Keeping Your Shit Together in the Final Stretch

  • Aug 1, 2021






It’s August, and that means fall weddings are in the very final stretch of planning. An avalanche of details and micro decisions are converging and creating one of the most stressful times that many people experience in their lives. Adding any additional stressors to wedding planning may have you ready to pull your hair out. I’m very familiar with the level of stress that can come with wedding planning in the final weeks and anything else that may get thrown at you. In those three weeks, here’s the things that got me through:


  #1 – Perspective


At the outset of wedding planning, I taped a wallet-sized photo of myself and my then-fiancé from the night of our engagement to the front of the binder. Under it, I taped a sticky note that said “Reminder: This is what it’s all about & nothing else matters.” My goal in wedding planning was to throw a party where both of our families and all of our friends would be in one place at one time – most likely the only time in our lives when that would happen – and to get married. So long as both of those things happened, I didn’t really care how.


 When you’re wedding planning, especially in those final weeks where it’s easy to get lost in the weeds, make sure you check in with yourself regularly and make sure that you’re keeping your eye on the prize: your spouse. Stay connected to them as best you can and make sure you’re making time for date nights, and ban wedding planning as a topic of conversation if you need to.





#2 – Take Regular Breaks


This is something that I started doing during wedding planning and have kept doing nearly four years later – I take days completely off where I am nothing but a bump on a log. Most folks planning weddings now have full time jobs, and you might also have kids or other familial care obligations, a chronic medical condition, a second job, a near-and-dear hobby, etc. All of these things take up not only time but mental and physical energy, and it’s important to give your body and brain a rest every now and then.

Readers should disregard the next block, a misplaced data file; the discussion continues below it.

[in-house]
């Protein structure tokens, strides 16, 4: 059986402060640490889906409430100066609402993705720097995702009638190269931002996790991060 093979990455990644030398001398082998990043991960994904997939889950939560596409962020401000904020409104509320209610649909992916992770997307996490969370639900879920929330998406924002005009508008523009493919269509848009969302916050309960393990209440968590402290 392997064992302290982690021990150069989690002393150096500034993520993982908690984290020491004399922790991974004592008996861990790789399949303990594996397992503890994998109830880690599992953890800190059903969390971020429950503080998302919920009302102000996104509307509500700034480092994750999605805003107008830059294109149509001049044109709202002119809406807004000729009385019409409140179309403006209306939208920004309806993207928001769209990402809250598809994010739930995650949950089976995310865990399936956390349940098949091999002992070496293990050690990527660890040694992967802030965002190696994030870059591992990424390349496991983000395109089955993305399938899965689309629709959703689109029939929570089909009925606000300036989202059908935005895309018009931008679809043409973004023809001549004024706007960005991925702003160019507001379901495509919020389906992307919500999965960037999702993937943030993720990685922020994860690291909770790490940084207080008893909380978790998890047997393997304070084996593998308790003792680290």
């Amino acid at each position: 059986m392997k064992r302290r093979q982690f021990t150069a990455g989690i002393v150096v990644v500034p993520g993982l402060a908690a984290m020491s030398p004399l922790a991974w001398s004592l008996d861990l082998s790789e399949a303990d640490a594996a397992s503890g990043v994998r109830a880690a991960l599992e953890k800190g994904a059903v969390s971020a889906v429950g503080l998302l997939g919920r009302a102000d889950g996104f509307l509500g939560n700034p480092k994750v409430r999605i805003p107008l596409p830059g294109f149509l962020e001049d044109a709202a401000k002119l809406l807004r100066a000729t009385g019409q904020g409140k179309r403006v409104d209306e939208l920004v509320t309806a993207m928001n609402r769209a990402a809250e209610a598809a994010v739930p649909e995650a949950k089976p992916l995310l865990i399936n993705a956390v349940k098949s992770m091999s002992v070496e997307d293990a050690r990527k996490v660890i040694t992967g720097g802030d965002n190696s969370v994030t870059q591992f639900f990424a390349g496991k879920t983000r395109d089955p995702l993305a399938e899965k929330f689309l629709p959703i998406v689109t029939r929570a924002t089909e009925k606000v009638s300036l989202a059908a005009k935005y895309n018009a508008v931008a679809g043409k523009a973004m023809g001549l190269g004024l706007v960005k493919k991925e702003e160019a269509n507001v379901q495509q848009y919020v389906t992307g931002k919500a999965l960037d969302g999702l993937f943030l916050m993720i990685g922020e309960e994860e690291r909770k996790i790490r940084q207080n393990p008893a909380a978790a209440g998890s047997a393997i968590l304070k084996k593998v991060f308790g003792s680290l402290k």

About once a week, take a few hours off to just relax. Don’t kid yourself that watching TV while you answer emails is a break – it’s not. Put the laptop or phone down and zone right out, amigo. Play a video game for a few hours. If you love baking, indulge in a new cookie recipe. If you’re into it, treat yourself to a yoga session that’s focused on relaxing and managing stress, not a workout. Catch up with a friend (with wedding planning a banned topic).


If you’re like me and have trouble being completely unproductive, remind yourself that self-care is still care and is really important to your long-term health and mental wellness. If you’re concerned about taking too long relaxing, set a timer. If you struggle to make these relaxation breaks happen, put them on your calendar and treat those times as sacred. Turn off your phone and commit to it. You need it!


#3Maintain Boundaries


A massive source of stress are nosy friends and family that ask about how wedding planning is going and then proceed to offer their unsolicited opinion about decisions you’ve made. Unless said person is a wedding professional offering their professional opinion (which they still shouldn’t be doing unsolicited) or a financial contributor toward your wedding, politely remind them that it’s your wedding and you’ll do as you and your future spouse please.


If you find yourself second-guessing your decisions based on their feedback, limit topics of conversation, or pretend that whatever decision they’re asking about is a surprise. In more extreme cases, practice the following line: “Our minds are made up and the topic is not up for discussion.” If that feels like an inflammatory line and you’d like to redirect the heat, you can say, “The final decision has already been sent to that vendor and we can’t change it.”




#4 – Ask for help and DELEGATE